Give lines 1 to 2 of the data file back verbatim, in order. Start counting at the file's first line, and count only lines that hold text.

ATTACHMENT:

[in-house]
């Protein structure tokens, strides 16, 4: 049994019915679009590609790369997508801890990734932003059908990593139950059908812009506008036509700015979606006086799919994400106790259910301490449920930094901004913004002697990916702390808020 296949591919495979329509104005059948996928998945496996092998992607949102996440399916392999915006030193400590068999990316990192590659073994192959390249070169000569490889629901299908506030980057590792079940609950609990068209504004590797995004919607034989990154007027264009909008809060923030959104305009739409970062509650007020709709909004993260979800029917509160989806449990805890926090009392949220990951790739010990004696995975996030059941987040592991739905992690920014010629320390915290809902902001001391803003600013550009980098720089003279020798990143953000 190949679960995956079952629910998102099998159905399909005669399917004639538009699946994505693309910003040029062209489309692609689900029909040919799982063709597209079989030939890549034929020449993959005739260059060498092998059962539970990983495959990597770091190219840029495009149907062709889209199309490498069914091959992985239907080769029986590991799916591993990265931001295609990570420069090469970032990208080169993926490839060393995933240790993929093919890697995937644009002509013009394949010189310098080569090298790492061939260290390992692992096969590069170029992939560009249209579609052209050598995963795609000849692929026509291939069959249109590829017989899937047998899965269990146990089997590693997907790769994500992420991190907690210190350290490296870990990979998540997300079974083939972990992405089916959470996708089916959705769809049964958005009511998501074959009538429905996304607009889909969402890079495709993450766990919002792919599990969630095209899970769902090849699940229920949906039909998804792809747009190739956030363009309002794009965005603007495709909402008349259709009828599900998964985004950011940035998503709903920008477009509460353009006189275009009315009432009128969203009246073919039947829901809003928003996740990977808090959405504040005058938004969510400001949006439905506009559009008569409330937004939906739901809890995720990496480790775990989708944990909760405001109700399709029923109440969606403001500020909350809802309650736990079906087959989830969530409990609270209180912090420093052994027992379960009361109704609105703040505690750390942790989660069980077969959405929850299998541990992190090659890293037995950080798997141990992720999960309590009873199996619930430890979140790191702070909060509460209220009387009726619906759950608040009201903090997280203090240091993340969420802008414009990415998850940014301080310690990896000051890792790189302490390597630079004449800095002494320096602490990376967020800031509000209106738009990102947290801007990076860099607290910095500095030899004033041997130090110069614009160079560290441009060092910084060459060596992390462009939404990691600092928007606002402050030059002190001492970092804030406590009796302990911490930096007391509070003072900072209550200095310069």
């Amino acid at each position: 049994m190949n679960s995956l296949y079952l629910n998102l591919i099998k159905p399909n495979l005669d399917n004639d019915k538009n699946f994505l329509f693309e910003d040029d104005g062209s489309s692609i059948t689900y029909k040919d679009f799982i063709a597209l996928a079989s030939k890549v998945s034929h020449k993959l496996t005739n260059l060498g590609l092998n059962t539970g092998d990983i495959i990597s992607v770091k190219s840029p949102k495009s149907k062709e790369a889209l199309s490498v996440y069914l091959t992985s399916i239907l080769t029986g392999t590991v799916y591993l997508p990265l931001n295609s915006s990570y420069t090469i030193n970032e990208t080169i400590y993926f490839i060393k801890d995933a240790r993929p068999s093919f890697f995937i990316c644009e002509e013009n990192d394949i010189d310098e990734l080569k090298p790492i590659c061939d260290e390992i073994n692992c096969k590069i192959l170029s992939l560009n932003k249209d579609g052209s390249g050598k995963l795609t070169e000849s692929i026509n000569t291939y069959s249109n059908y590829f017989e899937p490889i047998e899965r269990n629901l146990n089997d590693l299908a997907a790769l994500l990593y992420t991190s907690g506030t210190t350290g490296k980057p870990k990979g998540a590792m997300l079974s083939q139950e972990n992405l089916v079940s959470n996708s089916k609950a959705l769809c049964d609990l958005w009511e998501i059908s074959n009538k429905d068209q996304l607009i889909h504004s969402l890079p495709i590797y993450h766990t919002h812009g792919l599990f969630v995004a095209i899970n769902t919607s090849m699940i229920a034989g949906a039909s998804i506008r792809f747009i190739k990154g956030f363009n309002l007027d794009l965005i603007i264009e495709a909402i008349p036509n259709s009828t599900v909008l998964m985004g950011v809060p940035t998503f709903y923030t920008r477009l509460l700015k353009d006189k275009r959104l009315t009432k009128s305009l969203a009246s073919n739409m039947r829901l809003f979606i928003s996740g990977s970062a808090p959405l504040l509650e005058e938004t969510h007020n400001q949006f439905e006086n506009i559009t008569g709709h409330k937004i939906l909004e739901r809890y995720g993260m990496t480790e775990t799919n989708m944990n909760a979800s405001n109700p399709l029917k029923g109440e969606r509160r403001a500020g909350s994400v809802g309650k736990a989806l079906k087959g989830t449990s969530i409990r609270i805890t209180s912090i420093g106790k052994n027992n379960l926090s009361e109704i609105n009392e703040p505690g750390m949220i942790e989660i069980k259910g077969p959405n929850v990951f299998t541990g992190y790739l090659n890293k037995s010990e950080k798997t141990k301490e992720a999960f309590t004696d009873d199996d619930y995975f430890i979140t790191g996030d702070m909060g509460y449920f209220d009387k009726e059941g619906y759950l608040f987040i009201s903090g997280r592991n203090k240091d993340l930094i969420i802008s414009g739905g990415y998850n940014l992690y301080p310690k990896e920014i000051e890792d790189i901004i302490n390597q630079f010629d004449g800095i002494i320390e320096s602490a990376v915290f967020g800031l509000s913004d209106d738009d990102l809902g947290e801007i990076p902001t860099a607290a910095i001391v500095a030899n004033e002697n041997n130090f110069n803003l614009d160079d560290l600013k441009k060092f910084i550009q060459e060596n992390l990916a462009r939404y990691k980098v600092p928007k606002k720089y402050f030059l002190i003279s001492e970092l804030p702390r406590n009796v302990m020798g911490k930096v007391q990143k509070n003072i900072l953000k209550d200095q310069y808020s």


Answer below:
[in-house]
């Protein structure tokens, strides 16, 4: 049994019915679009590609790369997508801890990734932003059908990593139950059908812009506008036509700015979606006086799919994400106790259910301490449920930094901004913004002697990916702390808020 296949591919495979329509104005059948996928998945496996092998992607949102996440399916392999915006030193400590068999990316990192590659073994192959390249070169000569490889629901299908506030980057590792079940609950609990068209504004590797995004919607034989990154007027264009909008809060923030959104305009739409970062509650007020709709909004993260979800029917509160989806449990805890926090009392949220990951790739010990004696995975996030059941987040592991739905992690920014010629320390915290809902902001001391803003600013550009980098720089003279020798990143953000 190949679960995956079952629910998102099998159905399909005669399917004639538009699946994505693309910003040029062209489309692609689900029909040919799982063709597209079989030939890549034929020449993959005739260059060498092998059962539970990983495959990597770091190219840029495009149907062709889209199309490498069914091959992985239907080769029986590991799916591993990265931001295609990570420069090469970032990208080169993926490839060393995933240790993929093919890697995937644009002509013009394949010189310098080569090298790492061939260290390992692992096969590069170029992939560009249209579609052209050598995963795609000849692929026509291939069959249109590829017989899937047998899965269990146990089997590693997907790769994500992420991190907690210190350290490296870990990979998540997300079974083939972990992405089916959470996708089916959705769809049964958005009511998501074959009538429905996304607009889909969402890079495709993450766990919002792919599990969630095209899970769902090849699940229920949906039909998804792809747009190739956030363009309002794009965005603007495709909402008349259709009828599900998964985004950011940035998503709903920008477009509460353009006189275009009315009432009128969203009246073919039947829901809003928003996740990977808090959405504040005058938004969510400001949006439905506009559009008569409330937004939906739901809890995720990496480790775990989708944990909760405001109700399709029923109440969606403001500020909350809802309650736990079906087959989830969530409990609270209180912090420093052994027992379960009361109704609105703040505690750390942790989660069980077969959405929850299998541990992190090659890293037995950080798997141990992720999960309590009873199996619930430890979140790191702070909060509460209220009387009726619906759950608040009201903090997280203090240091993340969420802008414009990415998850940014301080310690990896000051890792790189302490390597630079004449800095002494320096602490990376967020800031509000209106738009990102947290801007990076860099607290910095500095030899004033041997130090110069614009160079560290441009060092910084060459060596992390462009939404990691600092928007606002402050030059002190001492970092804030406590009796302990911490930096007391509070003072900072209550200095310069």